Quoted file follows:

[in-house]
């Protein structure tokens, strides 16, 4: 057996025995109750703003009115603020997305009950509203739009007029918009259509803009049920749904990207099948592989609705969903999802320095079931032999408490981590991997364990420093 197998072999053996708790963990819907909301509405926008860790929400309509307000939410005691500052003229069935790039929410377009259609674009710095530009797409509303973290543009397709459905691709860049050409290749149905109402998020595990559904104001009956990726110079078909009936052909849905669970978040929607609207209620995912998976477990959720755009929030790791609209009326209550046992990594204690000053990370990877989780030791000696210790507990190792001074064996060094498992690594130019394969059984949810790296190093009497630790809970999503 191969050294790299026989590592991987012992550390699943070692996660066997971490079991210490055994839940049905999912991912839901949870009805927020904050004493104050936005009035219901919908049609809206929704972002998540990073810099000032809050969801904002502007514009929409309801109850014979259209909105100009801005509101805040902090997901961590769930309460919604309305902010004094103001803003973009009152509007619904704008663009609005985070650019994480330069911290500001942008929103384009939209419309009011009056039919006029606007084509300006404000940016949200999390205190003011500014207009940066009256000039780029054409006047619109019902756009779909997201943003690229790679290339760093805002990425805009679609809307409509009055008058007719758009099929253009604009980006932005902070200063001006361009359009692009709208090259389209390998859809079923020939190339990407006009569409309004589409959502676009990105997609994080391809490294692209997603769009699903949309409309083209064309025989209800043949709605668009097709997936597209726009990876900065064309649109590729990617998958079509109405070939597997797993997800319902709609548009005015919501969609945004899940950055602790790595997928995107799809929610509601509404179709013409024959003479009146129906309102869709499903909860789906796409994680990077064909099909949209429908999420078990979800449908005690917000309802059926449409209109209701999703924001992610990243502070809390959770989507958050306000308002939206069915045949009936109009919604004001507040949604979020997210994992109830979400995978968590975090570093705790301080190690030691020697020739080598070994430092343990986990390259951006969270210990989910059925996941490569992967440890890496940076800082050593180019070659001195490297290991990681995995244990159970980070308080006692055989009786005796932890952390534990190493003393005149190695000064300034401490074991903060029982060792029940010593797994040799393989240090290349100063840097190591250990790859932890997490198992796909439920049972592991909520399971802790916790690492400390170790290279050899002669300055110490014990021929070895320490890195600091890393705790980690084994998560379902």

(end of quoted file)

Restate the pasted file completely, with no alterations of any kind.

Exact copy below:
[in-house]
């Protein structure tokens, strides 16, 4: 057996025995109750703003009115603020997305009950509203739009007029918009259509803009049920749904990207099948592989609705969903999802320095079931032999408490981590991997364990420093 197998072999053996708790963990819907909301509405926008860790929400309509307000939410005691500052003229069935790039929410377009259609674009710095530009797409509303973290543009397709459905691709860049050409290749149905109402998020595990559904104001009956990726110079078909009936052909849905669970978040929607609207209620995912998976477990959720755009929030790791609209009326209550046992990594204690000053990370990877989780030791000696210790507990190792001074064996060094498992690594130019394969059984949810790296190093009497630790809970999503 191969050294790299026989590592991987012992550390699943070692996660066997971490079991210490055994839940049905999912991912839901949870009805927020904050004493104050936005009035219901919908049609809206929704972002998540990073810099000032809050969801904002502007514009929409309801109850014979259209909105100009801005509101805040902090997901961590769930309460919604309305902010004094103001803003973009009152509007619904704008663009609005985070650019994480330069911290500001942008929103384009939209419309009011009056039919006029606007084509300006404000940016949200999390205190003011500014207009940066009256000039780029054409006047619109019902756009779909997201943003690229790679290339760093805002990425805009679609809307409509009055008058007719758009099929253009604009980006932005902070200063001006361009359009692009709208090259389209390998859809079923020939190339990407006009569409309004589409959502676009990105997609994080391809490294692209997603769009699903949309409309083209064309025989209800043949709605668009097709997936597209726009990876900065064309649109590729990617998958079509109405070939597997797993997800319902709609548009005015919501969609945004899940950055602790790595997928995107799809929610509601509404179709013409024959003479009146129906309102869709499903909860789906796409994680990077064909099909949209429908999420078990979800449908005690917000309802059926449409209109209701999703924001992610990243502070809390959770989507958050306000308002939206069915045949009936109009919604004001507040949604979020997210994992109830979400995978968590975090570093705790301080190690030691020697020739080598070994430092343990986990390259951006969270210990989910059925996941490569992967440890890496940076800082050593180019070659001195490297290991990681995995244990159970980070308080006692055989009786005796932890952390534990190493003393005149190695000064300034401490074991903060029982060792029940010593797994040799393989240090290349100063840097190591250990790859932890997490198992796909439920049972592991909520399971802790916790690492400390170790290279050899002669300055110490014990021929070895320490890195600091890393705790980690084994998560379902």